According to a new study, dementia patients taking antipsychotics have a higher mortality risk. Many health professionals still resort to antipsychotics despite the potential danger of this treatment and the availability of other options like valproic acid, cholinesterase inhibitors and antidepressants.
The study was conducted by a team of scientists from the University of Michigan Medical School and VA Center for Clinical Management Research which used data from the VA national electronic health record system to asses approximately 91,000 veterans older than 65 and suffering from dementia. The results were published in the Journal of the American Medical Association (JAMA).
Lead author of the research Dr. Donovan Maust who is also an assistant professor of Psychiatry at the University of Michigan explained how people don’t understand the changes in behavior and psyche that appear once dementia sets in. The most frequent symptoms are “delusions, hallucinations, agitation and aggression”. He added that these changes can bring many dangerous situations for patients as they can harm themselves, family members or their caregivers.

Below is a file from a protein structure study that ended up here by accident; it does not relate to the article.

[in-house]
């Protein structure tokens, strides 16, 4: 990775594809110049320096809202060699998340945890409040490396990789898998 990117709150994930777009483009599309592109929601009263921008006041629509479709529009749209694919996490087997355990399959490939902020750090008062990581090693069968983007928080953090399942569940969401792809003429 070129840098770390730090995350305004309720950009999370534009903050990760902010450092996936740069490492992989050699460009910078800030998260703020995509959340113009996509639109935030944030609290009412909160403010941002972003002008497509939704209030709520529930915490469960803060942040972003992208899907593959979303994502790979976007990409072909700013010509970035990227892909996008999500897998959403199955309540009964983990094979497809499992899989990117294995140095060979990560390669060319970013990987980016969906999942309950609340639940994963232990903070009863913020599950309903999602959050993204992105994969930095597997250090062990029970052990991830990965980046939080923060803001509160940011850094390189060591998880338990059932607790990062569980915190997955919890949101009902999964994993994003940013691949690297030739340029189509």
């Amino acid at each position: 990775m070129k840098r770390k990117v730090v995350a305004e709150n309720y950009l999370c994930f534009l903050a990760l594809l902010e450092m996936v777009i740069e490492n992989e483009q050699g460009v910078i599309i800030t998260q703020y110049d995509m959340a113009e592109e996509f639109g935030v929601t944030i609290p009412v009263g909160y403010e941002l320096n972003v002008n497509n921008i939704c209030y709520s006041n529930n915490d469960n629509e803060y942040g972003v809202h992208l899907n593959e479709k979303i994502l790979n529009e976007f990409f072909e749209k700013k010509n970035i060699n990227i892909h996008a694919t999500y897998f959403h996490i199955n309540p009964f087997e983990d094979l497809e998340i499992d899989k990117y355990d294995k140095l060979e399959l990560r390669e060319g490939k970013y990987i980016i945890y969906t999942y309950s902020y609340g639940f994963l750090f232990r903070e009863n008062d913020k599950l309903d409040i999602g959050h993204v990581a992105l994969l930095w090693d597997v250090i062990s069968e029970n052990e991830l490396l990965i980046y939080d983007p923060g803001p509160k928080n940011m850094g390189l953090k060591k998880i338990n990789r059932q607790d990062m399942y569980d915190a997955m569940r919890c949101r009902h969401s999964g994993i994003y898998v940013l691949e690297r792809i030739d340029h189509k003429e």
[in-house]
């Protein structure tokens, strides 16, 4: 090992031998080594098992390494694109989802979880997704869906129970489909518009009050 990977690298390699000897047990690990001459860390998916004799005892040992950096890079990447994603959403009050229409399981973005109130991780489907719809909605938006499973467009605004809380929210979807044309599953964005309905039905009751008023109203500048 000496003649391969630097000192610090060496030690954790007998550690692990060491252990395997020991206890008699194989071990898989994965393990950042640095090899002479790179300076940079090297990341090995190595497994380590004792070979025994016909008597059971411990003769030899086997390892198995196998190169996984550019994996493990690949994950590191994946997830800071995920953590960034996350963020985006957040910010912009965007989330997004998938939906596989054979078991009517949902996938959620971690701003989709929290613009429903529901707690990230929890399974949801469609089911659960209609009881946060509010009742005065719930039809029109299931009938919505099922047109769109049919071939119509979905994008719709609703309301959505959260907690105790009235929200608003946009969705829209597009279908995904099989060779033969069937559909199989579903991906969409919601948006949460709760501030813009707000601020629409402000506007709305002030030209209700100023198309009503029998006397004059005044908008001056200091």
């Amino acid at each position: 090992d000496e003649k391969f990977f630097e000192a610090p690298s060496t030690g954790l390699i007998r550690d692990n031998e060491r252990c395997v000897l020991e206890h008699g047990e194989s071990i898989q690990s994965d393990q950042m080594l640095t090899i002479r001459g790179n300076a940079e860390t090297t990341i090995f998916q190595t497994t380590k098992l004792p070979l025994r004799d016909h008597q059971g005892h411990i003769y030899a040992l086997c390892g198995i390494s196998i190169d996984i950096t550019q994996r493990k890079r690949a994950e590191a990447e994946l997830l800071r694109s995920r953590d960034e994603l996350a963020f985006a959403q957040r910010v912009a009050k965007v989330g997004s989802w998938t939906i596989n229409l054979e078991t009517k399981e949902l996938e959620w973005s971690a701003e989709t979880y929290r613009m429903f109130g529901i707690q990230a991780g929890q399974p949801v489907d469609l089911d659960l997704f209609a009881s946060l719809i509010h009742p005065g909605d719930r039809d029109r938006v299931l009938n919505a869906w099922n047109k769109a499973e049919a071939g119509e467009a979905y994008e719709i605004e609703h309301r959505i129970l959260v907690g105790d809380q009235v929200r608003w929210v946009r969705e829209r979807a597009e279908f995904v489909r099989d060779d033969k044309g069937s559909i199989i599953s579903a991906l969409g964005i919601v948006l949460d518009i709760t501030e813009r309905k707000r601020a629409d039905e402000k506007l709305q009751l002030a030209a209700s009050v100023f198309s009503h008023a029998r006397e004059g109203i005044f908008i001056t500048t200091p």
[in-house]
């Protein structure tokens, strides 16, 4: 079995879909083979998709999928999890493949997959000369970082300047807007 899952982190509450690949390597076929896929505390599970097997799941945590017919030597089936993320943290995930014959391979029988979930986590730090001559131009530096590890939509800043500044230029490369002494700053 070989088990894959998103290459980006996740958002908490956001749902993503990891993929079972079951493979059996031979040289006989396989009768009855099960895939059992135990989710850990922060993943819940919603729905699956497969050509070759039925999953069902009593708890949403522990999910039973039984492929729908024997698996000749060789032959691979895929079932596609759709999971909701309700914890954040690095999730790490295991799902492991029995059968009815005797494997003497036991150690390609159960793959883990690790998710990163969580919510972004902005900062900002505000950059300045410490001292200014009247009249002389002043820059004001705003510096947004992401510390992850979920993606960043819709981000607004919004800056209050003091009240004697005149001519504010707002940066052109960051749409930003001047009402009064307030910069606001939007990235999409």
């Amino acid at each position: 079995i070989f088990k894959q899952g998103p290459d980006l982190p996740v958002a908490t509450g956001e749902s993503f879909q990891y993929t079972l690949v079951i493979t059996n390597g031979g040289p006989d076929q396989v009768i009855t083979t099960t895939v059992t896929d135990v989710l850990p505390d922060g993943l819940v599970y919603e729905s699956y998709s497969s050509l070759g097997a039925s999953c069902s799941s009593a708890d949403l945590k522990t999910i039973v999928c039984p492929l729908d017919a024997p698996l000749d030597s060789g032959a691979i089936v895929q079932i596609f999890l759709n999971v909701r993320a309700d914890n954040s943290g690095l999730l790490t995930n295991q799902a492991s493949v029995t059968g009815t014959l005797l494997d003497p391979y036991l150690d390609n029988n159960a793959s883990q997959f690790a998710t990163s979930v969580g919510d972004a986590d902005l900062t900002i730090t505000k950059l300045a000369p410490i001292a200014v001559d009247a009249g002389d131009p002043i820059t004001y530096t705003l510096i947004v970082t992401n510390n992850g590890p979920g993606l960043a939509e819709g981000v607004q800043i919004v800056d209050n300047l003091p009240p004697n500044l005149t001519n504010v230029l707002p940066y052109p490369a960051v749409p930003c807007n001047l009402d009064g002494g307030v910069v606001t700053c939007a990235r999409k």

Besides alternative medication, Maust points out that “non-drug behavioral interventions” should also be taken into consideration. The downside to this alternative is that “they are generally time-intensive with limited mechanisms for reimbursement, so are not widely available”.
The research showed that the risk of antipsychotic therapy rises with the dose. Furthermore, the risk of mortality is higher in newer, more frequently used antipsychotics. Maust found a number of reasons that could explain this phenomenon. One possibility could be the fact that higher doses mean “patients are more sedated, which might lead to more falls or more aspiration.” And if this happens to feeble patients, the event could cause death.
The paper analyzed patients under treatment with haloperidol which had a 3.8% higher mortality risk in comparison to those not using this medication.
Maust’s team considers the “DICE” method of determining and controlling behavioral changes in dementia is more beneficial, although it requires more time in comparison to that needed to write a prescription. This approach implies to first use non-medication methods and it cannot be learnt in medical schools or during residency as it isn’t taught there. This approach also needs encouragement from policy-makers and compensation strategies.
Maust hopes that these findings will use this mortality risk estimate when discussing treatment plans with families.
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